The Enterprise Analytics Supercycle Has Arrived
These 3 trends are shaping the data and analytics industry for the next decade
For a growing number of large organizations, Enterprise Analytics is no longer a luxury - it’s a necessity.
Enterprise Analytics enables sophisticated brands to collect, analyze, and act upon data across all areas of their business. It puts insights directly in the hands of users. And it provides security and data governance standards (from the top down) while promoting greater levels of collaboration and data democratization (from the ground up).
This whitepaper considers three emerging trends in the data and analytics industry. These trends are converging to create an Enterprise Analytics Supercycle likely to widen the gap between organizations able to maximize their investments in data and analytics, and those that cannot.
Demand for Enterprise Analytics is Escalating
But shifting investment priorities from legacy vendors have customers reconsidering their options.
Adoption of analytics solutions is growing inside enterprises. While the global pandemic did not cause this trend directly, it certainly accelerated it. Demand within and among teams, departments, and organizations has exploded as enterprises work to stay ahead of changes in market trends, customer demands, supply chains, and employee availability.
The capacity to rapidly develop and deploy business and productivity applications to users at any location is now essential. To get there, the data-driven are rushing to modernize their analytics as well as move data and business apps to the cloud.
This market shift is putting pressure on mega vendors like IBM Cognos, SAP BusinessObjects, and Oracle OBIEE. They have prioritized moving their ERP and infrastructure customers to the cloud as a defensive measure against the likes of AWS, Azure, and Google. But because of this new strategy, they have deprioritized investments into their own legacy BI applications.
As enterprises now evaluate options to modernize their analytics and BI solutions, MicroStrategy has emerged as the logical vendor of choice because of its full-scale enterprise capabilities—a conclusion substantiated by an acceleration in inquiry, execution, and replacement of mega vendor BI platforms.
Source: Gartner Critical Capabilities for Analytics and Business Intelligence Platforms
Proven Solutions are Replacing Experimental Initiatives
Enterprises are turning to trusted partners that deliver concrete results.
Over the past decade, organizations have supplemented BI and analytics strategies with data initiatives using the latest breakthroughs. These have included NLQ, NLG, AI, ML, and Augmented Analytics. But according to a growing number of industry analysts, these technologies aren’t living up to the hype. And with COVID catalyzing the data-driven to scrap plans and quickly adjust to a landscape transformed, it should come as no surprise that the industry is seeing a broad shift in organizations’ willingness to experiment using these technologies.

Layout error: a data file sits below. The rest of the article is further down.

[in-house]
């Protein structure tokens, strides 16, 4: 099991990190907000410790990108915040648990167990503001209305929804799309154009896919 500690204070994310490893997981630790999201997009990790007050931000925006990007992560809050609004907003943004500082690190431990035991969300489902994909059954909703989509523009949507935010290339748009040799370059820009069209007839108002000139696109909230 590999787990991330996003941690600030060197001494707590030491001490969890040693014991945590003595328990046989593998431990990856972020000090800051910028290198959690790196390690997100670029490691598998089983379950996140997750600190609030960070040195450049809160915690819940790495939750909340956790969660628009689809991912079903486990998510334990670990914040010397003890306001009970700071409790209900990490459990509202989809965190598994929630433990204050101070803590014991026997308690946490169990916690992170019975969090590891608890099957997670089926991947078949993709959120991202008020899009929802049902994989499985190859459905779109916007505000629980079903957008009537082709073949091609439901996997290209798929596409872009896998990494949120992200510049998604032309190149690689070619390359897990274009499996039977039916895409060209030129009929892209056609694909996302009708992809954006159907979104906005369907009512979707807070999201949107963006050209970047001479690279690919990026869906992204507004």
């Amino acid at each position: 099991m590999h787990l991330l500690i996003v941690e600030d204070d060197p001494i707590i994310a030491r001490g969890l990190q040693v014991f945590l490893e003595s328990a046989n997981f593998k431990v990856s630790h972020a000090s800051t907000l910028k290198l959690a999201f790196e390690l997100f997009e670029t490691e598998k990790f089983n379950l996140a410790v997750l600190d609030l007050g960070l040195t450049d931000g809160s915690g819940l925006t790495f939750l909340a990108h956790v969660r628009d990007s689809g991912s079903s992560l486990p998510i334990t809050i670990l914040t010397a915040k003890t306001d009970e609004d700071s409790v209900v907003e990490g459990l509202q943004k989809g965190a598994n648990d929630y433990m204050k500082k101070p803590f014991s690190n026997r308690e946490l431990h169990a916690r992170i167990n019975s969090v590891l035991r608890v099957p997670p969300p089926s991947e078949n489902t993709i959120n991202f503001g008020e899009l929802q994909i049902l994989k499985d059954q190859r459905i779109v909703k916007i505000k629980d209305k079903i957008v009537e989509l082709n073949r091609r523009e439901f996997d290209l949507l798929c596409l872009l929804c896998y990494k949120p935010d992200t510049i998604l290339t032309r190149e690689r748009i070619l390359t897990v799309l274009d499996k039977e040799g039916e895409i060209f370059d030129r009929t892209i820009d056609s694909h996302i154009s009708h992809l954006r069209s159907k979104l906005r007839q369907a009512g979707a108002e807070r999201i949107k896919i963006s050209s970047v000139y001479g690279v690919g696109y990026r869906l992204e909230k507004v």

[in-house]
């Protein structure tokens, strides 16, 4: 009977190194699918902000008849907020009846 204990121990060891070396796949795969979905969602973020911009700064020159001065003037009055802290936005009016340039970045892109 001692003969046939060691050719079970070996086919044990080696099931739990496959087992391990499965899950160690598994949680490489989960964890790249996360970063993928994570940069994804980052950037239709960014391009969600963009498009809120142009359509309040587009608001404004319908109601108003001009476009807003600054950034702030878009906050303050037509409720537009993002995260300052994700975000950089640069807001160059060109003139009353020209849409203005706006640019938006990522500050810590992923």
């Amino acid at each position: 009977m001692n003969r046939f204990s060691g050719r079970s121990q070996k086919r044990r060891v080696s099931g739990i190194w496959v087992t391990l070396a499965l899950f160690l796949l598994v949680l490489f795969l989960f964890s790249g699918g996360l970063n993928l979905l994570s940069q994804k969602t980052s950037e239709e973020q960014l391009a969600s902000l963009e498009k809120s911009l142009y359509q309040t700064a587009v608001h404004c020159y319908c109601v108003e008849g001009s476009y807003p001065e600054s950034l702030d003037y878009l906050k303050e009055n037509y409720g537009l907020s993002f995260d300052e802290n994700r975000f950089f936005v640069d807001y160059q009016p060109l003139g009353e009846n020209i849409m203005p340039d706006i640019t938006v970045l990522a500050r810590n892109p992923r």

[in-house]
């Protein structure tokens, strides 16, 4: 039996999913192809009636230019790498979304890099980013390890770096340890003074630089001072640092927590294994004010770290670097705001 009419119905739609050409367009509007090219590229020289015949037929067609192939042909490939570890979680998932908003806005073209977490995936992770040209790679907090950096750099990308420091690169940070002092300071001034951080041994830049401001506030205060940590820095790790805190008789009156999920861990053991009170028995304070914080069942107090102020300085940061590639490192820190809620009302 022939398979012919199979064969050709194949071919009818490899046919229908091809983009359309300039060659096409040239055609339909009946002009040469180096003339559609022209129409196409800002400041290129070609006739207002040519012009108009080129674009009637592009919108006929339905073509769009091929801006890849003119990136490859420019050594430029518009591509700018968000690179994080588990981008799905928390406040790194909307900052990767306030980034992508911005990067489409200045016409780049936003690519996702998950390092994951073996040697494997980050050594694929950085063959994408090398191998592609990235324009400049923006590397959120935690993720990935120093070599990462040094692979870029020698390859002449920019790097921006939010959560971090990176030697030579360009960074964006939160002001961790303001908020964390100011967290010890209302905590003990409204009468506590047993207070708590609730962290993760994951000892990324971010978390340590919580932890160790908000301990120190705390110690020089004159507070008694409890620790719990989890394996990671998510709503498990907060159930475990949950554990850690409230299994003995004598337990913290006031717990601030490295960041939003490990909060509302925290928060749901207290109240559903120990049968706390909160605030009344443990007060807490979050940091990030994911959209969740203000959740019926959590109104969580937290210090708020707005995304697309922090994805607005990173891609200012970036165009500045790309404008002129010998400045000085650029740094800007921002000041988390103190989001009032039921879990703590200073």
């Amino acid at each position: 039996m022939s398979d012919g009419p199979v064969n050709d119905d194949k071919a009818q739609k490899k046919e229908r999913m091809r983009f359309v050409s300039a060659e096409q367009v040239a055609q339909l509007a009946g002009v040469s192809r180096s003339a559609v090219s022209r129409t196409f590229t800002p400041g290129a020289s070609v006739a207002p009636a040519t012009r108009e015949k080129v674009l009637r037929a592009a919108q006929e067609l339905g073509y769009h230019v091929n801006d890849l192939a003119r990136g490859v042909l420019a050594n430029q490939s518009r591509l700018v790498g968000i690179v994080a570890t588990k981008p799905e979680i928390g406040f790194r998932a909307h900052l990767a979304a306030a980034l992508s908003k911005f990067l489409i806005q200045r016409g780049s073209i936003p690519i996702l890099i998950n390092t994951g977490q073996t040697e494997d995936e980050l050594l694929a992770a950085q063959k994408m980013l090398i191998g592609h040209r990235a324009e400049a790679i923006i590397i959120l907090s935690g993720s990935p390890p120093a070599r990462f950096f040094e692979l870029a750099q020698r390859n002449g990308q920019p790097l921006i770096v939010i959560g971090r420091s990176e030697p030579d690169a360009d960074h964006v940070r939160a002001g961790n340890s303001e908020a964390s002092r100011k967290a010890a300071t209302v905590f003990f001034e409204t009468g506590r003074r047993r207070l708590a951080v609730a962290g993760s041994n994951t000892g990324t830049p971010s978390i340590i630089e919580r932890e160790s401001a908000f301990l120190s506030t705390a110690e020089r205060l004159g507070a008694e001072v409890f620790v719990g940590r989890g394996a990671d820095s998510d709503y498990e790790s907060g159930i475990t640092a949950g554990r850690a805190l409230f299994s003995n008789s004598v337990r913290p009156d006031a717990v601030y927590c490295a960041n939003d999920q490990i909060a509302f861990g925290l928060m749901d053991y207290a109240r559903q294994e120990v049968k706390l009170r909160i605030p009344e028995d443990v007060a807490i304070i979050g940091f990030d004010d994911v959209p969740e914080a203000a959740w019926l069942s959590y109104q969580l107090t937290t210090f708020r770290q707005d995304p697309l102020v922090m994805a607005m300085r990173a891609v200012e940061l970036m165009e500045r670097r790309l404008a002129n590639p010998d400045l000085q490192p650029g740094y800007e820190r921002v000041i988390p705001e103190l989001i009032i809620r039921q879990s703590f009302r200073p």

It’s predictable for businesses to experience a risk-off of technology investments in times of macro-economic instability. (This was most recently the case with the financial crisis of 2018.) In the short-term, it leads to a focus on outcomes, as well as market consolidation among the most established companies. This putting niche vendors under pressure, as organizations work to avoid fragmenting analytics across departments and increasingly abandon venture capital-type investments.
Source: BARC Research Study Data, BI & Analytics Trend Monitor 2021
Enterprises are Now Buying (Not Building) Analytics
OEMing and embedding analytics is helping large organizations stay agile.
Every company is a technology company, and those that have embraced this realization are now competing in a technology arms race across industries. Their goal: to seamlessly empower their people with data insights that help outpace the competition. Organizations like Pfizer, Disney, Visa, NICE, and Fanatics are all winning this race thanks in part to a strategic ‘build vs. buy’ decision.
Rather than developing solutions in house, these industry leaders, and a growing number of their contemporaries, are partnering with an open, enterprise-scale technology vendor to leap forward. Pfizer builds R&D solutions in house. Disney, online streaming. And Visa, fin-tech. But each of these market leaders trusts one particular enterprise partner for its analytics—a growing trend in the Embedded Analytics and OEM marketplace.
In choosing a tool, organizations are prioritizing the key components of their vendor platform’s modern clients, open architecture, and enterprise-grade capabilities. And for this subsector of the industry, a robust suite of APIs and SDKs, all code driven, is a requisite to arm developers with agile ways to embed analytics into existing systems, portals, and processes.
The pressure that has given rise to these trends has been building steadily for years. Coupled with the complexities and challenges caused by COVID, the data-driven have come to embrace Enterprise Analytics—and this supercycle will likely continue for the decade to come. Demand is surging. Experimentation with niche technologies has waned. And market leaders across industries are opting to partner with a vendor that can fully deliver on the promise of Enterprise Analytics: to empower sophisticated brands to collect, analyze, and act upon data across all areas of their business.
If you would like to experience how Enterprise Analytics can empower your organization, MicroStrategy is available to try for free. For more information, click here to get started.